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Biased Policy Might Be Putting Domestic Violence Victims in Jail

We spoke to an expert to find out why female arrests have gone up dramatically over the last 20 years. It's not just because women are committing more crimes.
October 7, 2015, 3:25pm
Photo courtesy of Houston DWI Attorney via Flickr

Over the past 20 years, female arrests have increased overwhelmingly. In 1993 women made up 19.7 percent of all arrests, and as of 2012 that number has jumped to 26.2 percent. Conversely, male arrests have been on the decline. In a new study analyzing years of data from the FBI's Uniform Crime Reports, Christina DeJong, a professor at the School of Criminal Justice at Michigan State University, and colleagues found that the increase of women in the criminal justice system isn't only related to an increase in female offenders.

DeJong's study provides evidence that relatively recent changes in policies biased against women have led to more arrests. From the data, she speculates that mandatory arrest policies in some states' domestic violence laws might actually be harming victims more than they're helping by facilitating the arrests of women who are simply defending themselves. "The empirical evidence and policy analysis are more than suggestive that some combination of gender-linked benign neglect, animus, or indifference towards women and their involvement with the criminal justice system is at work," the authors state in the study. Broadly spoke to Christina DeJong about how ill-advised laws might be fueling the grim war on women.

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BROADLY: Why did you decide to take a closer look at the data from female arrests?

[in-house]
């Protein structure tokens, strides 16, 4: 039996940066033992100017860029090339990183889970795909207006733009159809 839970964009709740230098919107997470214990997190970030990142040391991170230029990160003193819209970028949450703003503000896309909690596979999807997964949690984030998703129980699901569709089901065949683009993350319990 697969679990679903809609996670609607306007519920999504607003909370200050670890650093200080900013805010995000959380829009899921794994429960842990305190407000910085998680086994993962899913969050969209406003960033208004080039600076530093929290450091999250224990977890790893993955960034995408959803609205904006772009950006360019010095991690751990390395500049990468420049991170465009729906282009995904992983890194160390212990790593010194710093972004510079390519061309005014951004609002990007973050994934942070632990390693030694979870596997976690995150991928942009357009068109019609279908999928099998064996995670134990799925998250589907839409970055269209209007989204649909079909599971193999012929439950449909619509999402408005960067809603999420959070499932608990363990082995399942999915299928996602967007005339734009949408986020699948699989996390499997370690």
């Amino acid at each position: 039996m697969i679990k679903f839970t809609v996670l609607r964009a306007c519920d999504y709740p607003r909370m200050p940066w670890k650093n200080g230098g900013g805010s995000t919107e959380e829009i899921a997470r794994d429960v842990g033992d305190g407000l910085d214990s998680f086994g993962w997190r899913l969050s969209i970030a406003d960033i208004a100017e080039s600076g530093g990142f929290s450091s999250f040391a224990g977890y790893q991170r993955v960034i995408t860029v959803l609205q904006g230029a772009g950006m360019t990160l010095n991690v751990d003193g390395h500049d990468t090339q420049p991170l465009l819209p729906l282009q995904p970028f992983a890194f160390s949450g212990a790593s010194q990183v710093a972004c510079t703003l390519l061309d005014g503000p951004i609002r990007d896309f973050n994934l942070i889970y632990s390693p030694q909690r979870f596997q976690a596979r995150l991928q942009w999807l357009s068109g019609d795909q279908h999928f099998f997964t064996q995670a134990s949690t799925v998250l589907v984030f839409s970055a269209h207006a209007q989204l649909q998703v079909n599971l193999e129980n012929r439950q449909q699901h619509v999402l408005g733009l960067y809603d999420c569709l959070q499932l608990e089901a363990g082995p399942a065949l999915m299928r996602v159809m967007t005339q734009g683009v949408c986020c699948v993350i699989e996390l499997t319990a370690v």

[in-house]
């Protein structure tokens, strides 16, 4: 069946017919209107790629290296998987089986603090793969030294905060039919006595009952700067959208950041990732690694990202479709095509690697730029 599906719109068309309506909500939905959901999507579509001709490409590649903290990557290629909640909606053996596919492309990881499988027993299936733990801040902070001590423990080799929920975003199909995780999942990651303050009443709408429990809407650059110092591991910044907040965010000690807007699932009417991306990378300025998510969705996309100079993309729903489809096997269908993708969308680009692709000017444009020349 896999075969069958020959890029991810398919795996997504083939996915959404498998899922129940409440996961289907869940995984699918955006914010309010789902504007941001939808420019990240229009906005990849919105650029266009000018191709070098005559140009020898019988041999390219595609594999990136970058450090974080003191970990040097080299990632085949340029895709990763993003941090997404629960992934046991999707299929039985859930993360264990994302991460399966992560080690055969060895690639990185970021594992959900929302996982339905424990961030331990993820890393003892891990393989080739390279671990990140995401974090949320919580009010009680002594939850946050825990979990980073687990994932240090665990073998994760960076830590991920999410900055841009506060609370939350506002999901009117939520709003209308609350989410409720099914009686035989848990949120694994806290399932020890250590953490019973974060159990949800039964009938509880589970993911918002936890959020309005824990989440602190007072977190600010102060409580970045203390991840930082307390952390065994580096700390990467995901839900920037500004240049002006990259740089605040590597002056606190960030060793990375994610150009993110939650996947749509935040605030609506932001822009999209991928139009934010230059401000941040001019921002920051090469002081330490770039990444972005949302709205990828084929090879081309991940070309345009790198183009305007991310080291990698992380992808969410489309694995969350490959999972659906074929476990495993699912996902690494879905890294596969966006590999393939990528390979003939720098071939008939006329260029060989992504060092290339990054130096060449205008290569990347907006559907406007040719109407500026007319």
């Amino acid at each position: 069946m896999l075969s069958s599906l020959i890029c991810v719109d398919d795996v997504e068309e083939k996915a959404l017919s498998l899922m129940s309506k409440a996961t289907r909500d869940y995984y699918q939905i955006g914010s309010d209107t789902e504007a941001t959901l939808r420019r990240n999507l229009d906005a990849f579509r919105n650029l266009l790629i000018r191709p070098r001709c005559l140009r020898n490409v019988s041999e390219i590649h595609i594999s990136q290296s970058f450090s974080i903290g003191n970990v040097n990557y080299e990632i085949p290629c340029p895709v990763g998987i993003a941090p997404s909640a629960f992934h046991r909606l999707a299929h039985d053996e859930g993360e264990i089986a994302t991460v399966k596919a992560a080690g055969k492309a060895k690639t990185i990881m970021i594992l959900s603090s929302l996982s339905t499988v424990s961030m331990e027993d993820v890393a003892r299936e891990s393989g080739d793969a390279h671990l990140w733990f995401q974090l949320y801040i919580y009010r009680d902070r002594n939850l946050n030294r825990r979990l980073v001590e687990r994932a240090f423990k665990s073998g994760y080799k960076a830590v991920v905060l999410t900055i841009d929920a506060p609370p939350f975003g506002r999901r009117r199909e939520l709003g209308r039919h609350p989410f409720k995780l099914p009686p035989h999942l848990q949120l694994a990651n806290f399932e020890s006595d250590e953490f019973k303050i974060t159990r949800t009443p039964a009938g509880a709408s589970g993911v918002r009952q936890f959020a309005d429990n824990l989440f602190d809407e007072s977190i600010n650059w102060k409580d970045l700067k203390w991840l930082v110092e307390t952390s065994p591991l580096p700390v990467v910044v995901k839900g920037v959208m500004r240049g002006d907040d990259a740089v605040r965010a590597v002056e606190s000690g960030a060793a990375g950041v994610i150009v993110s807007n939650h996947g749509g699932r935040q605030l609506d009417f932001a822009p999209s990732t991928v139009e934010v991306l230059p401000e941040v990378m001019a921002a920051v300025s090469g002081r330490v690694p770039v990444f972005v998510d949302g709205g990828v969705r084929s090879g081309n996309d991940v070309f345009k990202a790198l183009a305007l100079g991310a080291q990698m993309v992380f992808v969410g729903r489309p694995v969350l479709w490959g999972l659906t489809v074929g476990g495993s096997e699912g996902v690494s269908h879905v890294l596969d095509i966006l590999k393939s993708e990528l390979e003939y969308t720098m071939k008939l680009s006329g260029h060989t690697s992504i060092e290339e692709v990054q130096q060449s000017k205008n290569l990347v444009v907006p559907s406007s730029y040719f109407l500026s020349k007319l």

Christina DeJong: Our paper was one of several in a special issue of [the journal] Women & Criminal Justice. We were interested in finding out if there is, in fact, a "war on women" in the criminal justice system, because that term has been used quite frequently over the past couple of years. A lot of what happens on social media, for example, is people sharing individual stories of crimes that have happened. We wanted to look at the data systematically to see if there is a war on women and if we can see evidence of it happening in the criminal justice system. Our answer to that was mixed; it was somewhat yes and somewhat no.

Our concern is that changes in policy may be driving the increased arrest rates for women.

I understood one of the goals of the study was to differentiate between whether the increase in women's arrests over the years were caused by the offending population or by some sort of bias on the part of the officers. How did you ultimately decide that the increase of female arrests was motivated by gender bias?
When we say things like, "The arrest rate for women is going up," there's an assumption that that's because women's criminal behavior is going up. But what we're trying to find out—and what we encourage future research to look at—is whether that's because of behavior by the criminal justice system rather than women's own criminal behavior. Could it be women are more involved in more aggressive crimes? Based on what we know of the literature we don't think that's the case, but you know again, we would have to do a separate study to see if it's true. Our concern is that changes in policy and in criminal justice policy and the law may be driving the increased arrest rates for women, and changes in domestic surveillance laws, specifically, have actually resulted in the arrests of more women, which could mean that more victims of domestic violence are being arrested.